Hello and welcome to our next-to-last week here at WordPress! I’m packing things up and moving to Substack starting next week, when I’ll be posting in both places by way of transitioning to the new site.
ISIS conducted an overnight attack against a Syrian Democratic Forces checkpoint in Manbij, killing at least seven people. Just when you thought it was safe to go out again.
A bit to the west of Manbij, Turkish and Russian forces on Tuesday carried out coordinated patrols for the first time in the Tel Rifaat region. Tel Rifaat is under Kurdish control and would be a prime target for the Turks should they decide to expand their footprint in northern Syria. The coordinated patrols are presumably an attempt by the Russians to satisfy Turkey’s security concerns so that it won’t be tempted to expand that footprint.
Speaking of Turkey and the Kurds, the US is continuing to try to come up with a “safe zone” solution for northern Syria that satisfies the interests of both parties and, well, it’s not going so well. The problem is that both the SDF and Turkey have made control of northeastern Syria a red line issue, and there’s not a lot of room for compromise there. US attempts at building a European peacekeeping force have struck out, and a proposal to create a “third force” of Syrian Kurds who aren’t aligned with the YPG/SDF and thus might be acceptable to Turkey is farfetched, to say the least. At some point the Kurds may have to break off their alliance with the US in order to cut a deal with Russia and the Syrian government, but we’re apparently not at that point yet.
A Saudi-led coalition airstrike on Tuesday in Kitaf, in northwestern Yemen, struck a hospital and killed at least seven people. Just more of the keen targeting and deep concern for civilians that we’ve come to expect from the coalition.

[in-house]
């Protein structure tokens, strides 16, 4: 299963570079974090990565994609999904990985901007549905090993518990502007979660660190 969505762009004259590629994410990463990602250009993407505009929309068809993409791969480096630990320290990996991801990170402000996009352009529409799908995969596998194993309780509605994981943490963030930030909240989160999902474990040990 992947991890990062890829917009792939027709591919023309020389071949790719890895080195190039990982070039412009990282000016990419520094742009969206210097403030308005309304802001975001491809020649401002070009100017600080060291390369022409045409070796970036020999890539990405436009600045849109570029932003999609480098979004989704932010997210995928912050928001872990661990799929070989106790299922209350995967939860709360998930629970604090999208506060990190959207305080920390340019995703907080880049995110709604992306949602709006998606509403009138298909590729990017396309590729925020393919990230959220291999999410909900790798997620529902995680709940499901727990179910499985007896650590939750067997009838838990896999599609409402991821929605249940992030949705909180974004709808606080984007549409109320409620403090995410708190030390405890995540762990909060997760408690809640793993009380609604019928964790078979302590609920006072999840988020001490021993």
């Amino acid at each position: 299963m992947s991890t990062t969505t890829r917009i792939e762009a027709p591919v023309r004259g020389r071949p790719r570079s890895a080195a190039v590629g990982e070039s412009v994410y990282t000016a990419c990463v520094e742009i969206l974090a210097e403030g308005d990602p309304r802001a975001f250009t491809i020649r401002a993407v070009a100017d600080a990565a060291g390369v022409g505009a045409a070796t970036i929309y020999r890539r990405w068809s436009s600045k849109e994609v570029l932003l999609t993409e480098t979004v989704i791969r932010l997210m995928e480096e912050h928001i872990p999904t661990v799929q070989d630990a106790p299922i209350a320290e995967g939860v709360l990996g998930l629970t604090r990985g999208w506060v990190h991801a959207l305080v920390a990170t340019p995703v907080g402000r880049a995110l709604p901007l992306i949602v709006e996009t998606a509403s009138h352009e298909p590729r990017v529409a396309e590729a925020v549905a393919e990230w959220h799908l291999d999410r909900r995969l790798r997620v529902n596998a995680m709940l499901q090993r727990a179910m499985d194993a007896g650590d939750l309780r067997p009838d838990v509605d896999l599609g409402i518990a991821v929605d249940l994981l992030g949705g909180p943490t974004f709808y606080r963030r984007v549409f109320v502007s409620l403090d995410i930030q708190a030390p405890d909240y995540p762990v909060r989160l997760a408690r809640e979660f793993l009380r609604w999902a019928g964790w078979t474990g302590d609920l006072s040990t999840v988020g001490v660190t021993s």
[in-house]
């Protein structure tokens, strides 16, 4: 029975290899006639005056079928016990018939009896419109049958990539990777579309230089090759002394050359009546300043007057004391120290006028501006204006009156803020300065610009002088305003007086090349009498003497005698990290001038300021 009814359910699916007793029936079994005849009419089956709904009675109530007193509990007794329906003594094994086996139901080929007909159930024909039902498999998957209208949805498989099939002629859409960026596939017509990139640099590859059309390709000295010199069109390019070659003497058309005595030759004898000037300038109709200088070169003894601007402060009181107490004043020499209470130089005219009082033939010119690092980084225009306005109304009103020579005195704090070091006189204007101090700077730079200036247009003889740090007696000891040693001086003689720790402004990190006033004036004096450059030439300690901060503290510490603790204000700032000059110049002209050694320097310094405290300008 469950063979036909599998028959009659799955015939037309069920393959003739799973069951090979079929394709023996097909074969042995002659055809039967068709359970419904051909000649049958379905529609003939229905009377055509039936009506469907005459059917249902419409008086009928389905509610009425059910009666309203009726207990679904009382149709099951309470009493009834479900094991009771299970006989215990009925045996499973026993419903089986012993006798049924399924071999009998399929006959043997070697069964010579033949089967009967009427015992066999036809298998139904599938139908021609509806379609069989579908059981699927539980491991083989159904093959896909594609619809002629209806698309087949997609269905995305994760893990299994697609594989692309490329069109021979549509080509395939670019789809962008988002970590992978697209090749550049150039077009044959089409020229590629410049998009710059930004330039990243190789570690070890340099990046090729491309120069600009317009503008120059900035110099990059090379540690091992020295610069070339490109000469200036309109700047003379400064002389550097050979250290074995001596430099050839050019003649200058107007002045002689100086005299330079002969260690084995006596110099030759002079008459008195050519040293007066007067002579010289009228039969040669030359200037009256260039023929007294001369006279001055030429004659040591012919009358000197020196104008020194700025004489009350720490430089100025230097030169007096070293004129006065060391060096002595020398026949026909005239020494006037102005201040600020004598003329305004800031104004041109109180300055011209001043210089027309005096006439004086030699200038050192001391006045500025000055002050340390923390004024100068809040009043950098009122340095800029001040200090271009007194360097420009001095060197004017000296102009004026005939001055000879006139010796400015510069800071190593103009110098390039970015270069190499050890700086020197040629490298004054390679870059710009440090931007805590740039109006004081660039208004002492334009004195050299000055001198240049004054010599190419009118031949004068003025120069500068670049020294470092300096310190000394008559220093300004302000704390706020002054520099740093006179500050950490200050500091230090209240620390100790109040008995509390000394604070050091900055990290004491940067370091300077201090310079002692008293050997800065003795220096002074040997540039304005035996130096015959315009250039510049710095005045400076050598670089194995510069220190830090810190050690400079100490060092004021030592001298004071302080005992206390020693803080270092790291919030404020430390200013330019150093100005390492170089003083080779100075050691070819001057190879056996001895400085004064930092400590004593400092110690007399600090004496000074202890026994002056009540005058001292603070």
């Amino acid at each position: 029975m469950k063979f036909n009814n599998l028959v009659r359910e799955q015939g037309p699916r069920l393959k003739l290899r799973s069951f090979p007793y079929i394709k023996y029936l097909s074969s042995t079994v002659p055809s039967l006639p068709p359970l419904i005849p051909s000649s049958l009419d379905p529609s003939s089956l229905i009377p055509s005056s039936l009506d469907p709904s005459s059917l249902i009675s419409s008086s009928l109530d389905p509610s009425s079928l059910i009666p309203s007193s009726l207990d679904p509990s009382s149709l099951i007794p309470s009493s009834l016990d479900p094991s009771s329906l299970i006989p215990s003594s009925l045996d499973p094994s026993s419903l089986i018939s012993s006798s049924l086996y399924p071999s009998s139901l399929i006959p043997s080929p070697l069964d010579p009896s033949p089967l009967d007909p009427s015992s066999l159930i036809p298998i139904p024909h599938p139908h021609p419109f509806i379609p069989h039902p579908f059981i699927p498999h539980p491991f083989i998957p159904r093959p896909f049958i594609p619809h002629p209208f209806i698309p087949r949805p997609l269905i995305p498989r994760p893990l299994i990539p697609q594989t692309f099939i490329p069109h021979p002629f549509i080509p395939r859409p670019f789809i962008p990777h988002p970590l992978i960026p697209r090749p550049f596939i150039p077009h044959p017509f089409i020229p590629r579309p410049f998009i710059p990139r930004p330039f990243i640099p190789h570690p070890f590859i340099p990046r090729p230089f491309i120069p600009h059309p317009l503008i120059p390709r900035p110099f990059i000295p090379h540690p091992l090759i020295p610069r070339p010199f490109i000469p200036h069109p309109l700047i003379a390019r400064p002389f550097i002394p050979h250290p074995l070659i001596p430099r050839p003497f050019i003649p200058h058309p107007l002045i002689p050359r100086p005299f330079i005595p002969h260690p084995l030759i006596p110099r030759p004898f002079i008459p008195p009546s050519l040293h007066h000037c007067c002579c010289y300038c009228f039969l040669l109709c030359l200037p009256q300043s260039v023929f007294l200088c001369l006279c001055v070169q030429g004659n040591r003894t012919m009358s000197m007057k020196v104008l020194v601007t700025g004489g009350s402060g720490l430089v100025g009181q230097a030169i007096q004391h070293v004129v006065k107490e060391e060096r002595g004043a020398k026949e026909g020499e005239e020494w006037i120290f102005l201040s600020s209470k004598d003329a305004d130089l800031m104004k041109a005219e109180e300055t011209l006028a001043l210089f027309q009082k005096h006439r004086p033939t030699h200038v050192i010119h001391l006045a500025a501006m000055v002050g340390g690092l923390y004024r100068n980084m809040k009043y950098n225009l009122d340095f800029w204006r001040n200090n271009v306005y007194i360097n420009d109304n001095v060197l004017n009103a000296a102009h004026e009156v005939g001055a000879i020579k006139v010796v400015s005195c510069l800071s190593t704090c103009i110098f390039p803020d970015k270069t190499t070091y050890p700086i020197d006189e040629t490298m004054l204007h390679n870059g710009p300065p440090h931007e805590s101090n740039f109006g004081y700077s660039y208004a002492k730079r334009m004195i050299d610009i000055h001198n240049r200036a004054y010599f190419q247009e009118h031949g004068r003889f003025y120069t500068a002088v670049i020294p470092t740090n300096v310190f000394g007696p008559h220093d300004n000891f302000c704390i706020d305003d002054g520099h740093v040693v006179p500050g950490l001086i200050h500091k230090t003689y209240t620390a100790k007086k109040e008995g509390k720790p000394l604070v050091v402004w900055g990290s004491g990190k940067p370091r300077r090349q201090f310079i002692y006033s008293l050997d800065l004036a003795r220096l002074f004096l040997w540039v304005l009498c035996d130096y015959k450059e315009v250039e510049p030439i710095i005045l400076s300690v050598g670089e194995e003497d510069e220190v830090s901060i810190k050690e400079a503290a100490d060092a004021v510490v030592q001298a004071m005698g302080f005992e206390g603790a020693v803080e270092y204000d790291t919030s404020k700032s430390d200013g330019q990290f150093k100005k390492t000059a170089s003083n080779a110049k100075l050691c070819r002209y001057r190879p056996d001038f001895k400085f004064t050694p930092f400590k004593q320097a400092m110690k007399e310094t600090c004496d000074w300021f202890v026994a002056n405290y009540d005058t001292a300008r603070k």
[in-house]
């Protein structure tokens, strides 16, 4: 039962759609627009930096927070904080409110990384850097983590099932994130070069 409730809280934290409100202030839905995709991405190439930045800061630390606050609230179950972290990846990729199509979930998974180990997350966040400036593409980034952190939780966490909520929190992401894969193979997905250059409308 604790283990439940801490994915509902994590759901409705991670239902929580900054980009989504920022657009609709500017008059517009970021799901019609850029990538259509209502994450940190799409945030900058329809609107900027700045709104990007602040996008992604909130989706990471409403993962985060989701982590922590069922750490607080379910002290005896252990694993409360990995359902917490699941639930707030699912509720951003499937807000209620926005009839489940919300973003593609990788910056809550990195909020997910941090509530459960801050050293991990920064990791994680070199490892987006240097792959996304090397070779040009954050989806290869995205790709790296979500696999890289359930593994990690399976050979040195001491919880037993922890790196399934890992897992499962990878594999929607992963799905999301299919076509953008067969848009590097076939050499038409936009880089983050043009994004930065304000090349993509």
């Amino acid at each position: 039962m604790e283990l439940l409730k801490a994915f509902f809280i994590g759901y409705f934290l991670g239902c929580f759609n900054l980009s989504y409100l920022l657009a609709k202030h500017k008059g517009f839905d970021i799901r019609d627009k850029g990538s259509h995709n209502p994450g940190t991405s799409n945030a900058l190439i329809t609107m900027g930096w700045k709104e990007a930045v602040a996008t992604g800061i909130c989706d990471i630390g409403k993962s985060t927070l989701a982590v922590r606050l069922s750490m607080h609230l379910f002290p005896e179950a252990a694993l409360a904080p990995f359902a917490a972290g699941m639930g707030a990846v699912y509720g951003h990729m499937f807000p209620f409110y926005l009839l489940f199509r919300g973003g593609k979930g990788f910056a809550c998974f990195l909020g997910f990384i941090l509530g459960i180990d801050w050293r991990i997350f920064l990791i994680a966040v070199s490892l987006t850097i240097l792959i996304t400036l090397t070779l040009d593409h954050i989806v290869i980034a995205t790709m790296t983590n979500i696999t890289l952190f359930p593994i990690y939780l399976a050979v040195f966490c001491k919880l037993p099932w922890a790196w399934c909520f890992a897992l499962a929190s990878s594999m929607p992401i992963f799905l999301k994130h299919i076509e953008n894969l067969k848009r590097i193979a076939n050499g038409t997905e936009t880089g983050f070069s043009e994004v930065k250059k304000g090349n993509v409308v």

Tens of thousands of Yemeni civilians held a rally in Sanaa on Tuesday to mark the Yemeni civil war’s fourth birthday and show support for the Houthis. The demonstrators chanted slogans critical of the Saudis, the US, and Israel too because that’s how they roll I guess.
The Turkish government is irritated with the US for…well, lots of things, these days. But a new grievance got tossed on the pile earlier this month when US Secretary of State Mike Pompeo attended a summit between the leaders of Cyprus, Greece, and Israel in Jerusalem. Turkey has issues with all three countries, of course, but it was particularly aggrieved about this summit since one of the topics was a proposed “EastMed” pipeline project. That project would bring offshore Israeli and Cypriot natural gas to the European market via Greece, bypassing Turkey entirely. I assume it’s pretty clear why Ankara would be miffed about that. Turkish claims in the Eastern Mediterranean could make exploiting those gas deposits difficult, particularly for Cyprus, and tensions in the region are likely to increase as those deposits are developed.
Despite the Turkish economy’s weakness, Steven Cook expects the ruling Justice and Development Party to do well in local elections on March 31:
No one ever prospered by predicting Turkish President Recep Tayyip Erdogan’s political demise, but on the eve of Turkey’s local elections this weekend, he and his Justice and Development Party (AKP) seem weaker than ever. If he were not feeling political pressure, he would not be featuring the grotesque video of the Christchurch mosque massacre at campaign rallies, nor would he be accusing the opposition of supporting those who want to divide Turkey. His interior minister would not be loudly touting the fact that Turkey defied the United States when it invaded Syria and took over Afrin. Hammering away at Western Islamophobia, the perfidy of the main opposition party, and resistance to the United States are excellent ways to mobilize the Turkish electorate to support AKP candidates in the upcoming municipal elections.